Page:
HEMPSTEAD, N.Y. (CN) — Donald Trump’s revisionist history of stop-and-frisk in New York City, on full display at Monday night’s presidential debate, could have been written by the law enforcement unions that endorsed him.
In Trump’s telling, “America’s Mayor” Rudy Giuliani created a program called stop-and-frisk in the 1990s, which almost singlehandedly brought crime to historic lows until one liberal judge ended the only tool saving Gotham from the forces of darkness.
Giuliani himself echoed this self-aggrandizing narrative on Fox News following the debate.
According to Trump, then-Mayor Michael Bloomberg had been on the cusp of overturning this dangerous ruling, until his feckless successor Bill DeBlasio gave up the good fight and swung back open the gates of disorder.
It’s a good yarn, and his surrogates all wove variations of it in spin alley. So good, in fact, that even the Democrats have struggled to untangle all of the lies packed into it.
The Democratic National Committee’s new president Donna Brazile came closest.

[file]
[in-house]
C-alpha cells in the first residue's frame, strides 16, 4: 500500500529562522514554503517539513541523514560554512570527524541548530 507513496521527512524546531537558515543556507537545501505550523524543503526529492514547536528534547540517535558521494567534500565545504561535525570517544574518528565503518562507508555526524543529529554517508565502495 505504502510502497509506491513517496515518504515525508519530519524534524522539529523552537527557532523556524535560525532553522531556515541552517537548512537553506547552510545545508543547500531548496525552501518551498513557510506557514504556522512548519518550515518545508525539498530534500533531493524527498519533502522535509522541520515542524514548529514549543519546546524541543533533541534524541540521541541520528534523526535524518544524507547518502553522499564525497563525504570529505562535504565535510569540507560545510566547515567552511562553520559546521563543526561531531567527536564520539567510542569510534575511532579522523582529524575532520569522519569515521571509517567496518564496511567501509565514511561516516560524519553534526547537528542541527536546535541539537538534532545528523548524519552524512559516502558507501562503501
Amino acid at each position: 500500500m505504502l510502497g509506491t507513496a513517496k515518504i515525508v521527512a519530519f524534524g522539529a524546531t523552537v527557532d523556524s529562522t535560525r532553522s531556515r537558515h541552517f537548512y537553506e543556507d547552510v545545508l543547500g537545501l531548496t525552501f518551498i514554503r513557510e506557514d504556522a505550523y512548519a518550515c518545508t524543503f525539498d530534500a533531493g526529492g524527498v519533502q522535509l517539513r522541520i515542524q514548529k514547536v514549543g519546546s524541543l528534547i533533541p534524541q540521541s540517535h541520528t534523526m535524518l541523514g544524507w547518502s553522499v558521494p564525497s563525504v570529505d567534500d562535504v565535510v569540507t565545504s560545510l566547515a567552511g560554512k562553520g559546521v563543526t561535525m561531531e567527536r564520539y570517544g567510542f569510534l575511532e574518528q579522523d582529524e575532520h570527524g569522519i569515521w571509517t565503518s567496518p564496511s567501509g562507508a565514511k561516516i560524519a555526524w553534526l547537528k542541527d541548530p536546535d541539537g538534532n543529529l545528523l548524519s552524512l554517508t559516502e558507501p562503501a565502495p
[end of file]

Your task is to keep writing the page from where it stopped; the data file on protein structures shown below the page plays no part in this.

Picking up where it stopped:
“Stop-and-frisk was ruled unconstitutional largely because people, innocent people, simply because of the way they looked, were stopped,” Brazile told reporters “They were stopped because of just being at the wrong place at the wrong time, and someone decided that they had to have been part of a dragnet.”
Here, Brazile got the basic facts right, but she was wrong on the law.
The NYPD has stopped millions of mostly black and Latino men through its stop-and-frisk program, reaching a height of 685,724 searches in 2011.
Police always justified these stops as a hunt for guns and drugs, but the NYPD’s data showed that they only found firearms in 0.15 percent of cases and contraband in roughly 2 percent.
Amid controversy over the program, the NYPD has become more search-shy over the last five years, and statistics dropped to 24,000 street stops last year. Crime also took a nosedive over that period, despite Trump’s claims to contrary.
But there’s still one gaping hole in Brazile’s summary: stop-and-frisk was never eliminated.
The NYPD still can stop people on the streets, and did so more than 65 times a day last year, under the 1968 Supreme Court precedent of Terry v. Ohio.
Contrary to popular legend, Giuliani did not invent searching young black and Latino men on U.S. streets, but he did help ramp up this practice to historic levels. And a federal judge has now decided that court intervention is necessary to make sure police are conducting street stops legally.
This may seem like a legalistic quibble, but the point is important because Trump is defending not the existence of the program, but the rampant, unconstitutional targeting of people of color.